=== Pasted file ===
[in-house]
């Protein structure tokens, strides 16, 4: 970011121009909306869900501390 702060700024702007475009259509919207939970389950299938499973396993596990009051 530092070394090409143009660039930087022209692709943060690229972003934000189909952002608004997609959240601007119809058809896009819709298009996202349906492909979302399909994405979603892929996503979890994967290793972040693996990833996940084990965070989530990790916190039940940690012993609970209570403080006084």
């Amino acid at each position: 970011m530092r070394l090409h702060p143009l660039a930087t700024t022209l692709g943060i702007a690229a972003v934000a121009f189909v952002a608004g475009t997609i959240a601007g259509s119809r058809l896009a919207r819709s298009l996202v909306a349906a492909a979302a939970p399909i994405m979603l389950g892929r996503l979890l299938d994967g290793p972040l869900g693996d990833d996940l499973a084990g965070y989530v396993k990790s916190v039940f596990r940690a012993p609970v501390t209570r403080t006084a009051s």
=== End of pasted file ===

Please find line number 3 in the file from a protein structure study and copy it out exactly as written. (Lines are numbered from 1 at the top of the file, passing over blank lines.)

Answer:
């Amino acid at each position: 970011m530092r070394l090409h702060p143009l660039a930087t700024t022209l692709g943060i702007a690229a972003v934000a121009f189909v952002a608004g475009t997609i959240a601007g259509s119809r058809l896009a919207r819709s298009l996202v909306a349906a492909a979302a939970p399909i994405m979603l389950g892929r996503l979890l299938d994967g290793p972040l869900g693996d990833d996940l499973a084990g965070y989530v396993k990790s916190v039940f596990r940690a012993p609970v501390t209570r403080t006084a009051s």